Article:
Don’t Let a Tight Budget Stop Your Tailgating Fun

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Football dominates the fall sports season in the U.S. And with football comes tailgating. In recent years, the tailgate has been hijacked by people who insist on cooking Kobe burgers on artisanal breads, drink pricey microbrews and lug large-screen TVs. It’s high time to take tailgating back to its humbler roots. Grab your father’s battery-powered black-and-white portable TV and read on.

Cheap Recipes Taste Good at Tailgates

Tailgating doesn’t have to feature fancy food, but if you want to make a good impression, make your food fancy. MyRecipes.com has a list of tailgate foods that cost less than $1 per serving and include items like potato salad, dips and spreads like cheese and Guinness, and deviled eggs. That last one is really cheap: a single egg costs about a dime, and you get two servings from it!

However, there is an expectation for cooked food at tailgates. Sites like LivingontheCheap.com feature how to eat well without spending a ton of money:

  • Buy whole roasts and slice them into steaks yourself; this can cut your bill by as much as 65 percent.
  • Beef brisket and pork — barbecue’s crown princes — are actually really cheap. Plus, the more you shred, the more food you have, too.
  • Buy cheap alternatives to buns like taco shells and tortillas, which can also double as chips for dips.

You know what looks fancy? Kebabs! Kebabs are half meat, half inexpensive grilled vegetables.

Shop Costco with a Favorite Moocher

If you’re already a tailgating veteran, you probably know a moocher or two. (You may be one yourself but trying to reform.) Moochers usually show up at tailgates just as the host is passing around a second plate, and they don’t leave until all the food is gone.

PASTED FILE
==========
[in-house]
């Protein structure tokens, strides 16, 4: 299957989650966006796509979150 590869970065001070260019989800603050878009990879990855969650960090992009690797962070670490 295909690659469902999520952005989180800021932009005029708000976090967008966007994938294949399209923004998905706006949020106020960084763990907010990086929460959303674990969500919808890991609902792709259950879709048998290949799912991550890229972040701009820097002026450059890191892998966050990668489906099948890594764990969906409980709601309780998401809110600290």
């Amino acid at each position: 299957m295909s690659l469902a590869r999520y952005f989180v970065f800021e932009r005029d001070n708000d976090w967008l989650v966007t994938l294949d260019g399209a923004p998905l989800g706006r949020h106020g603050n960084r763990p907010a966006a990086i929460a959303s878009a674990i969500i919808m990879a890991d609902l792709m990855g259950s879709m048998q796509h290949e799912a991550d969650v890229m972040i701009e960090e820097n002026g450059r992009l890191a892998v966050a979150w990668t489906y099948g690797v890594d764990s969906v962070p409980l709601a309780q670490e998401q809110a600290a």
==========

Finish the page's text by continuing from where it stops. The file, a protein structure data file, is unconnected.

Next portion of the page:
If you aren’t familiar with moochers, this guide from Dish explains how to mooch at tailgates. It should help you recognize the type.

Now you’ve identified your moocher(s), contact one or two and ask to meet at Costco. (If you have any doubt about their mooching cred, this should clear it up.) If you don’t have a Costco card, offer to pay a card-holding friend to buy you a gift card.

Gather your moocher(s) after they’ve satisfied themselves with free samples and ask them to look for deals on whole roasts and chickens. If you’re expecting kids at your tailgate, tell them hotdogs are okay, too.

Spend your Costco time thus:

  • Check out the bakery section to select cheap dessert items like mini chocolate-chip muffins and cookies.
  • Inspect the beer aisle for specials. Costco also sells cases that feature different Mexican beers.
  • Be sure to buy a case of water.
  • Buy a collection of spices for guests to douse over all your hard work.

Invest in a Few Cheap Grills

You don’t need a fancy grill for tailgating. If you want to impress a crowd, buy three or four cheap tabletop grills you can stack in the back of your truck or in the trunk. The cheapest ones listed on Google start at $20. Together, they can cook more than the bigger, more expensive patio grill the guy next to you lugged in his Mercedes SUV.

These little grills work hard but don’t eat a lot. The gas ones run on those short, fat propane twist-on bottles that come in two-packs at hardware stores and most grocery stores. You can get a charcoal tabletop grill, too, but they can make a mess of your vehicle interior if you don’t thoroughly clean them.

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